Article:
08-17-2007 06:11 AM
Thanks Peter - great observations. Yes, I fear there have always been more Bilfils about these days than Toms. Not that I believe there have ever been any paragons of manhood or womanhood - all are flawed. Perhaps l'enfant sauvage as envisaged by Rousseau but once in the real world or adult, corruption begins.
Thwackum and Square represent two18th century religious/philosophical/ideological currents in hilarious ways, don't they? From the beginning isn't one struck by the pervasive doubling of characters? First of all Tom and Master Blifil, Allworthy and Western, Sophia and...Who is Sophia's double? It goes on and on.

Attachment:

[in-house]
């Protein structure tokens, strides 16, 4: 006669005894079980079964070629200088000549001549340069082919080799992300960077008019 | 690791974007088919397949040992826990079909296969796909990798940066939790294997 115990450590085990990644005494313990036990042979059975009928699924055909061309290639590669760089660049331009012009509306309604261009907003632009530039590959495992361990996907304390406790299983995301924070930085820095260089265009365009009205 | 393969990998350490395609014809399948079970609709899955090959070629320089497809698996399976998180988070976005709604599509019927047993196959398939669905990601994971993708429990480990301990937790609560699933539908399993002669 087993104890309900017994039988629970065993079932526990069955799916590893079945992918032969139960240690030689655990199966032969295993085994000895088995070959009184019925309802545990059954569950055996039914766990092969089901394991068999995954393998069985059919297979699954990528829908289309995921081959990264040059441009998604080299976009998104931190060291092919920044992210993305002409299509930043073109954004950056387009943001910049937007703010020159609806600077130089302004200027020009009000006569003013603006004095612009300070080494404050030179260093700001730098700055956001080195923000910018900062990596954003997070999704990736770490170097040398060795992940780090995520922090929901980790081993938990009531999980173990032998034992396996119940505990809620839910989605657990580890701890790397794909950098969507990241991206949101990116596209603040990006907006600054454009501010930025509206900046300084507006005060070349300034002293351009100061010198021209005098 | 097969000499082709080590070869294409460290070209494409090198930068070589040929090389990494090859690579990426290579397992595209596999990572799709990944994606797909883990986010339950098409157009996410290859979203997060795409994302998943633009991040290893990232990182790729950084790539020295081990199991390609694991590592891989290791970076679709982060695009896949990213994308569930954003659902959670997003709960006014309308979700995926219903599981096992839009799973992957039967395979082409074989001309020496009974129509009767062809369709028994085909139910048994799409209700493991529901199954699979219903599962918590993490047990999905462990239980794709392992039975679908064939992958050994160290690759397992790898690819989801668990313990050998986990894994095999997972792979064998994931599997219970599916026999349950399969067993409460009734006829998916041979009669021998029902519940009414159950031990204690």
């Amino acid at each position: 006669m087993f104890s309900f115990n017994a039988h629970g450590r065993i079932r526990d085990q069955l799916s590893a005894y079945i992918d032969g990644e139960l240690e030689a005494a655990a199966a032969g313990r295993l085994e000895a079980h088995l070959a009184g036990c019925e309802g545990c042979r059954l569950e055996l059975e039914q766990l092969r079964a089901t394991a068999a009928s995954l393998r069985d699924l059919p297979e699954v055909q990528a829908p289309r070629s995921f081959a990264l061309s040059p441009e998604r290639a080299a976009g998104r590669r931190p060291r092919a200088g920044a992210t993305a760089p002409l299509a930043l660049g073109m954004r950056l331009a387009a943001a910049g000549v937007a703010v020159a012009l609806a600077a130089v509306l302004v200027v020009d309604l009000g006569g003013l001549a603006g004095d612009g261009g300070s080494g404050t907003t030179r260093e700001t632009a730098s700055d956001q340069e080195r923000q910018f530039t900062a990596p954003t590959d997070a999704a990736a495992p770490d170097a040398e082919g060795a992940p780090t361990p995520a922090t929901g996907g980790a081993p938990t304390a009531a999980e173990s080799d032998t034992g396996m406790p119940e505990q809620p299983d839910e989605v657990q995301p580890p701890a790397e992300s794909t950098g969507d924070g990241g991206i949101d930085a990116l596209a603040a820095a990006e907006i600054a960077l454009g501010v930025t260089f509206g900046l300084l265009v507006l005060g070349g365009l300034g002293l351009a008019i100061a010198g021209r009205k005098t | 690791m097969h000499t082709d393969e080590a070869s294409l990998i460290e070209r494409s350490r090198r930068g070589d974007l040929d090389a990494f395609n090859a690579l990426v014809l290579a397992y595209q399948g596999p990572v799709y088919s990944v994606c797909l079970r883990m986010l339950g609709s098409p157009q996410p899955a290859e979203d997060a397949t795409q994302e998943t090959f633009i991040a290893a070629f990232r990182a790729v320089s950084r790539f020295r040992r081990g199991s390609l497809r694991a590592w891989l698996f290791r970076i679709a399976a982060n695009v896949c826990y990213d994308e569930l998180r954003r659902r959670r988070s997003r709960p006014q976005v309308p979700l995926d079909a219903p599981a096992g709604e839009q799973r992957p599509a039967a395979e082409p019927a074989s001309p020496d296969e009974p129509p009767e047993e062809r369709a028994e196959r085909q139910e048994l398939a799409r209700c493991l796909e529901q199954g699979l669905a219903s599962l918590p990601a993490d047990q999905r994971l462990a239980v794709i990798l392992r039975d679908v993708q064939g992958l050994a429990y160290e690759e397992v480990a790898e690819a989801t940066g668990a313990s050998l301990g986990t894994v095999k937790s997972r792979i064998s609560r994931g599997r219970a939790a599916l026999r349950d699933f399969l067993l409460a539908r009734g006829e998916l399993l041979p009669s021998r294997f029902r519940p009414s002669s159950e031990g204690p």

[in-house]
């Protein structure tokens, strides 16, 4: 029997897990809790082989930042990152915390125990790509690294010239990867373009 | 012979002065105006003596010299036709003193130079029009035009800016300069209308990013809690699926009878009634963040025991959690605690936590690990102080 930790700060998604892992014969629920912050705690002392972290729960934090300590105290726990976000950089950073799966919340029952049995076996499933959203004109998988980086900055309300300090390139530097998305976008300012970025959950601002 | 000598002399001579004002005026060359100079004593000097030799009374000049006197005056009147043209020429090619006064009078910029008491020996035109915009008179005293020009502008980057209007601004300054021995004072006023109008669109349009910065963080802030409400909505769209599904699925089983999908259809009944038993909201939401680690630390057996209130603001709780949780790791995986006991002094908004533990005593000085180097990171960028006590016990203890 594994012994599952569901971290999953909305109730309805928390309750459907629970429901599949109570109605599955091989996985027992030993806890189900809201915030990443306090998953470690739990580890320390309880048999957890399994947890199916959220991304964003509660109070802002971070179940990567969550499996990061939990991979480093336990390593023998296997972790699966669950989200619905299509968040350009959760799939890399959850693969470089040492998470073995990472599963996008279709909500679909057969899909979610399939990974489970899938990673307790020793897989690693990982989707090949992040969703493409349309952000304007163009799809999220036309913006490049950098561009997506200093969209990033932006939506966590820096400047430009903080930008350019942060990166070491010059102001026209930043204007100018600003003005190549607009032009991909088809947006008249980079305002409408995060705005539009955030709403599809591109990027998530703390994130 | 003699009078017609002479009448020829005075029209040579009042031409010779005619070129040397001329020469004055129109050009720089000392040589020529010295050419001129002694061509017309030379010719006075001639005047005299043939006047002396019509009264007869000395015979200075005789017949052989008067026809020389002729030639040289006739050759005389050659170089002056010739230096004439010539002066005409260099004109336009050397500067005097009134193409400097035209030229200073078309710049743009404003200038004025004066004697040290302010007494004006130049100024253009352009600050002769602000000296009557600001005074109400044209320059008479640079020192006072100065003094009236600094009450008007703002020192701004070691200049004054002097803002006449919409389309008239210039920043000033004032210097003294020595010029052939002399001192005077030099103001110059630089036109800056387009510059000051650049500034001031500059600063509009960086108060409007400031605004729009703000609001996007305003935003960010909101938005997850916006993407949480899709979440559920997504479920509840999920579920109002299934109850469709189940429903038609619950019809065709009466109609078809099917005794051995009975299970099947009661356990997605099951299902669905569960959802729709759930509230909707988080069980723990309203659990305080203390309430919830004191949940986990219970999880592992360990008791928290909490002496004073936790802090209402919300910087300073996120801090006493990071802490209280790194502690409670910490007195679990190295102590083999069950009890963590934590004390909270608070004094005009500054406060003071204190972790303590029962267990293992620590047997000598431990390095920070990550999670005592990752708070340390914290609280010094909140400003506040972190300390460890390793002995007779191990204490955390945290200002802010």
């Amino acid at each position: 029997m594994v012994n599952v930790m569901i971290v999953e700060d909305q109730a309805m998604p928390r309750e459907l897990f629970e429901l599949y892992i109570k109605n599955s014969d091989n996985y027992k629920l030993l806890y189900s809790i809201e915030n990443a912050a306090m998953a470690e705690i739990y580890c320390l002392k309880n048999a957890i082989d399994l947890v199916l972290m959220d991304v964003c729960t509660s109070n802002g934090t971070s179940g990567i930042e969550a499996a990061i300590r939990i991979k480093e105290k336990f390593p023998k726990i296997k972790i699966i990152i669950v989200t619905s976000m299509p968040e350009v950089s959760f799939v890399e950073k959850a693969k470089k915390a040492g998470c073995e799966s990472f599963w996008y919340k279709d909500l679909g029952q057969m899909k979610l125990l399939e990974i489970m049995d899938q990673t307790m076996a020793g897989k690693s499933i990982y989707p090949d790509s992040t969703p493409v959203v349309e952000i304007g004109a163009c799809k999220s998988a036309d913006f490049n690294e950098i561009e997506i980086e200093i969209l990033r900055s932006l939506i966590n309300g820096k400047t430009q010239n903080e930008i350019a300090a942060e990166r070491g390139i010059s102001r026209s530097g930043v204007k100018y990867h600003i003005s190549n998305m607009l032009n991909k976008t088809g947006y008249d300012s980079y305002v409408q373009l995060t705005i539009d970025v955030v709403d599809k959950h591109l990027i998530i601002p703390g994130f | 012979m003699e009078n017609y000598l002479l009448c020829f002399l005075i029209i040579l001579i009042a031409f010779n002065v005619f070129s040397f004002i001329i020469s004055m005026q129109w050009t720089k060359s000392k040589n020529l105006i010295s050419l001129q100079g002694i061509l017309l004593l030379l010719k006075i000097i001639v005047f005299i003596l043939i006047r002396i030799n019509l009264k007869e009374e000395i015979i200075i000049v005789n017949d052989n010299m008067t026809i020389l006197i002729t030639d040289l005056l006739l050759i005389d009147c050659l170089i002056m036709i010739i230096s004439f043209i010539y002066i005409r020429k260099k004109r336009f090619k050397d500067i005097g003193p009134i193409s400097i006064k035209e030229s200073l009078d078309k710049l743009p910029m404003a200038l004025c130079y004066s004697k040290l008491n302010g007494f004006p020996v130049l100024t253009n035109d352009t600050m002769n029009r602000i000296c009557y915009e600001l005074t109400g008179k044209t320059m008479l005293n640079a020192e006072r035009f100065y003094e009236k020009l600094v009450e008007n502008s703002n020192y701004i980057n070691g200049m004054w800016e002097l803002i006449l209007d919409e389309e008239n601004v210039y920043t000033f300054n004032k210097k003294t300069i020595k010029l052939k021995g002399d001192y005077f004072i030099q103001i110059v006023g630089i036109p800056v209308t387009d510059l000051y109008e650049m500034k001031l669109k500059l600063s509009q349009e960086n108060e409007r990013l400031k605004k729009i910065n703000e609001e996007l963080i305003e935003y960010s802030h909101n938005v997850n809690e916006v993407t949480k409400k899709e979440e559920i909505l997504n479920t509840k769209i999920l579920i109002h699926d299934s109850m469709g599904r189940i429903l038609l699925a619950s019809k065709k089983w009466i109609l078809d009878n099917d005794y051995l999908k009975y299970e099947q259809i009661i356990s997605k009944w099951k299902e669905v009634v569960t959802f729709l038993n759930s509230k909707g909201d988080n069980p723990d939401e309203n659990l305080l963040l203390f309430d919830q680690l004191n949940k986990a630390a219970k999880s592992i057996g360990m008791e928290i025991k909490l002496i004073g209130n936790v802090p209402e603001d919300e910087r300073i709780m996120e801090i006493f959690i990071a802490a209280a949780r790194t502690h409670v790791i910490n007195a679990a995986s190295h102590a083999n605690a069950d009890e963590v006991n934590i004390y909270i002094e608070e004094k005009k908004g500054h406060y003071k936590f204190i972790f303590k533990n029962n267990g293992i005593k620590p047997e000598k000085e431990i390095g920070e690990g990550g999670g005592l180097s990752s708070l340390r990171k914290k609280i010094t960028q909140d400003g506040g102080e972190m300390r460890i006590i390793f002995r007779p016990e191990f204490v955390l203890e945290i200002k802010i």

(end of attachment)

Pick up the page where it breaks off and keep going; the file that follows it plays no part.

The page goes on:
And to speak to yin/yang - the gender relationships in Fielding is of course a huge topic - but one small point as pertains to Tom's character. He is, it would seems, a paragon of manhood, but isn't there something uncannily feminine about Tom (yin)? Noticed how often people are astonished by his beauty and dumbstruck by his natural grace and ease. Note the way that Tom already speaks and prefigures the language of romantic sensibility.
Tom is quite literally a child of nature. He is perfectly suited to be in a political parable of someone like Rousseau. Despite their savage efforts and brutality, Tom’s tutors ultimately fail where Tom is concerned. His naturally goodness continues to shine through the imposition of culture. True, that natural goodness contains the seed of certain wantonness, but that can be tamed, and that is Sophia role (Though Fielding is joking with us here too – it is just too perfect, somehow, to be believable.)